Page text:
“Tilted Bather, ink”, ink on paper, 18″ x 24″, 2014.

"Tilted Bather", oil on canvas, 70" x 79", 2014

“Tilted Bather”, oil on canvas, 70″ x 79″, 2014

 "Rubbing, Lunch", charcoal and graphite on paper, 25" x 31", 2014

“Rubbing, Lunch”, charcoal and graphite on paper, 25″ x 31″, 2014

Traditionally a painting treats you to the most expensive seats in a theater, and you have an optimal point of view of the scene. This series of drawings and paintings entertains the idea that you might get a seat that’s off to the side. Elements of the set might be misaligned, you might glimpse the actors before they’re ready to perform, or you might realize something you thought was round is actually flat. Manet’s Le Dejeuner sur l’herbe encompasses a pivotal point in art history when pictures began to address their own flatness. Critics originally balked at Manet’s flimsy figures—they seemed to have the volume of a playing card. Stepping inside this iconic painting gives me the opportunity to illustrate quite literally the contradictions of deep pictorial space and flat picture planes, and pull out new narratives in the process.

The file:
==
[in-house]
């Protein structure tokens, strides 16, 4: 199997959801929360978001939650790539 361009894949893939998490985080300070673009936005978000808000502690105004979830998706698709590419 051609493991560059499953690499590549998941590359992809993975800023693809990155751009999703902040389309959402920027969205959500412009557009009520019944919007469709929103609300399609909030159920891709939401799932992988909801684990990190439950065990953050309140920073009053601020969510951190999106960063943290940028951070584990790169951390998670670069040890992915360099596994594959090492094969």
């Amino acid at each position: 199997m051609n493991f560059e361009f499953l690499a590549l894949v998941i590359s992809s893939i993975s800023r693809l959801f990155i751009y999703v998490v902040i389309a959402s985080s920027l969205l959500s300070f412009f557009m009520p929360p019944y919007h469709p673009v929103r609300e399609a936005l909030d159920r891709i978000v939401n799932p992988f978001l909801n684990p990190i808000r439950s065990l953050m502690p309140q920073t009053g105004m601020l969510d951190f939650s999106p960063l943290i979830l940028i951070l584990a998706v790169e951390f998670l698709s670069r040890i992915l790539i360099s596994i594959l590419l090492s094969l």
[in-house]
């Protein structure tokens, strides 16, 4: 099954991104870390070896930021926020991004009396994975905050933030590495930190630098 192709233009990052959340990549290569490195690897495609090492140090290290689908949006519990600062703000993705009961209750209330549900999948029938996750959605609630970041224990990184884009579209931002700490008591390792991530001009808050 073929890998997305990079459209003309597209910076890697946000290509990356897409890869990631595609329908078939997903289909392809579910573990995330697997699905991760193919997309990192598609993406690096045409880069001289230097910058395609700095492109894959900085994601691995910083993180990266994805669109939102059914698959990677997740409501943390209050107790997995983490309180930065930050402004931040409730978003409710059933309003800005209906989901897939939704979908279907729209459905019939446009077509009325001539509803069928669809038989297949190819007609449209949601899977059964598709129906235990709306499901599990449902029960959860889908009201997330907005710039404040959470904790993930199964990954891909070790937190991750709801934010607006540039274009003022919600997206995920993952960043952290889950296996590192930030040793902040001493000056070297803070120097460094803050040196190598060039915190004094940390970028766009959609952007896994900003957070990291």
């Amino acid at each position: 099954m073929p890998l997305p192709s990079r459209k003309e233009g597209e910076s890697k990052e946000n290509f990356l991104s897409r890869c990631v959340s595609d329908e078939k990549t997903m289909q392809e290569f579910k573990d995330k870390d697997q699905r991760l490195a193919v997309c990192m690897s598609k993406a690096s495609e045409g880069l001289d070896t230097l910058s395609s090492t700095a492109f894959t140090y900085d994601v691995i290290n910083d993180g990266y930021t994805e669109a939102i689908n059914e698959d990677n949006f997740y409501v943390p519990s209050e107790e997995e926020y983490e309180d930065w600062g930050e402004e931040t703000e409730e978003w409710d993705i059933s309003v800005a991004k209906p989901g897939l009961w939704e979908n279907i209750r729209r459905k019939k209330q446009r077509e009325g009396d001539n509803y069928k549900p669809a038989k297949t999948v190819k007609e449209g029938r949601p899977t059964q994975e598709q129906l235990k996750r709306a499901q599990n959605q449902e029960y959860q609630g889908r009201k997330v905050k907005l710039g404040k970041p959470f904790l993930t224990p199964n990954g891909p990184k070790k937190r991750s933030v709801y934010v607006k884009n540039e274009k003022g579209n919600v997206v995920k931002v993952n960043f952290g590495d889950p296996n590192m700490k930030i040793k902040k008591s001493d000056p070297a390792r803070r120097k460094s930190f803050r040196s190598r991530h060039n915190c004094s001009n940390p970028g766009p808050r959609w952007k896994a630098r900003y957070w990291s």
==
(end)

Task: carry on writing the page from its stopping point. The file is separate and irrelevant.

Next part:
Text by Dana Lok